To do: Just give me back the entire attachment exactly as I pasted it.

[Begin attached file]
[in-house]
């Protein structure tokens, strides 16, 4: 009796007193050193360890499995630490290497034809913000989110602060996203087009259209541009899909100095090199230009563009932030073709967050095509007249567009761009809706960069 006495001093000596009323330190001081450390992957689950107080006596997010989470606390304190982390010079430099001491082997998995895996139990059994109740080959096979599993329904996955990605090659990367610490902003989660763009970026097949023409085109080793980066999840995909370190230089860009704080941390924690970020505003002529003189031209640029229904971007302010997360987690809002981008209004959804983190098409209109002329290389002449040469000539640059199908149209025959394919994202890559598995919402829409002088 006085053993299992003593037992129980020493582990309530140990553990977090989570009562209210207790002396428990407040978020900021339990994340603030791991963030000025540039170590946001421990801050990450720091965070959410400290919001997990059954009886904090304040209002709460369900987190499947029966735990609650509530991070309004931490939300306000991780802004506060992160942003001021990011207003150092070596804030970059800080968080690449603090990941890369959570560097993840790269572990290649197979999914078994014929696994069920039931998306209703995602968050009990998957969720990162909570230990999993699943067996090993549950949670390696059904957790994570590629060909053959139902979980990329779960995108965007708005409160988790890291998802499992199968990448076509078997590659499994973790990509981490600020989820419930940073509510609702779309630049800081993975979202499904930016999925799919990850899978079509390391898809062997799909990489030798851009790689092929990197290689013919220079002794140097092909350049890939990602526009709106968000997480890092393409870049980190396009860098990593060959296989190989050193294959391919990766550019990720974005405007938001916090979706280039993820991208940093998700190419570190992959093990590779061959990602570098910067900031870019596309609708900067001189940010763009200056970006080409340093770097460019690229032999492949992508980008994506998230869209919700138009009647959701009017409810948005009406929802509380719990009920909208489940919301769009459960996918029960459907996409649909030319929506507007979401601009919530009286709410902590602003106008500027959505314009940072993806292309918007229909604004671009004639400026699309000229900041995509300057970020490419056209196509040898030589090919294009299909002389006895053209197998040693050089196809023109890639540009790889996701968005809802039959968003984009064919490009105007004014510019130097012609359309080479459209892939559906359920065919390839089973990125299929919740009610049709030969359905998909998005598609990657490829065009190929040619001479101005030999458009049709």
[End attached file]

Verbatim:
[in-house]
């Protein structure tokens, strides 16, 4: 009796007193050193360890499995630490290497034809913000989110602060996203087009259209541009899909100095090199230009563009932030073709967050095509007249567009761009809706960069 006495001093000596009323330190001081450390992957689950107080006596997010989470606390304190982390010079430099001491082997998995895996139990059994109740080959096979599993329904996955990605090659990367610490902003989660763009970026097949023409085109080793980066999840995909370190230089860009704080941390924690970020505003002529003189031209640029229904971007302010997360987690809002981008209004959804983190098409209109002329290389002449040469000539640059199908149209025959394919994202890559598995919402829409002088 006085053993299992003593037992129980020493582990309530140990553990977090989570009562209210207790002396428990407040978020900021339990994340603030791991963030000025540039170590946001421990801050990450720091965070959410400290919001997990059954009886904090304040209002709460369900987190499947029966735990609650509530991070309004931490939300306000991780802004506060992160942003001021990011207003150092070596804030970059800080968080690449603090990941890369959570560097993840790269572990290649197979999914078994014929696994069920039931998306209703995602968050009990998957969720990162909570230990999993699943067996090993549950949670390696059904957790994570590629060909053959139902979980990329779960995108965007708005409160988790890291998802499992199968990448076509078997590659499994973790990509981490600020989820419930940073509510609702779309630049800081993975979202499904930016999925799919990850899978079509390391898809062997799909990489030798851009790689092929990197290689013919220079002794140097092909350049890939990602526009709106968000997480890092393409870049980190396009860098990593060959296989190989050193294959391919990766550019990720974005405007938001916090979706280039993820991208940093998700190419570190992959093990590779061959990602570098910067900031870019596309609708900067001189940010763009200056970006080409340093770097460019690229032999492949992508980008994506998230869209919700138009009647959701009017409810948005009406929802509380719990009920909208489940919301769009459960996918029960459907996409649909030319929506507007979401601009919530009286709410902590602003106008500027959505314009940072993806292309918007229909604004671009004639400026699309000229900041995509300057970020490419056209196509040898030589090919294009299909002389006895053209197998040693050089196809023109890639540009790889996701968005809802039959968003984009064919490009105007004014510019130097012609359309080479459209892939559906359920065919390839089973990125299929919740009610049709030969359905998909998005598609990657490829065009190929040619001479101005030999458009049709």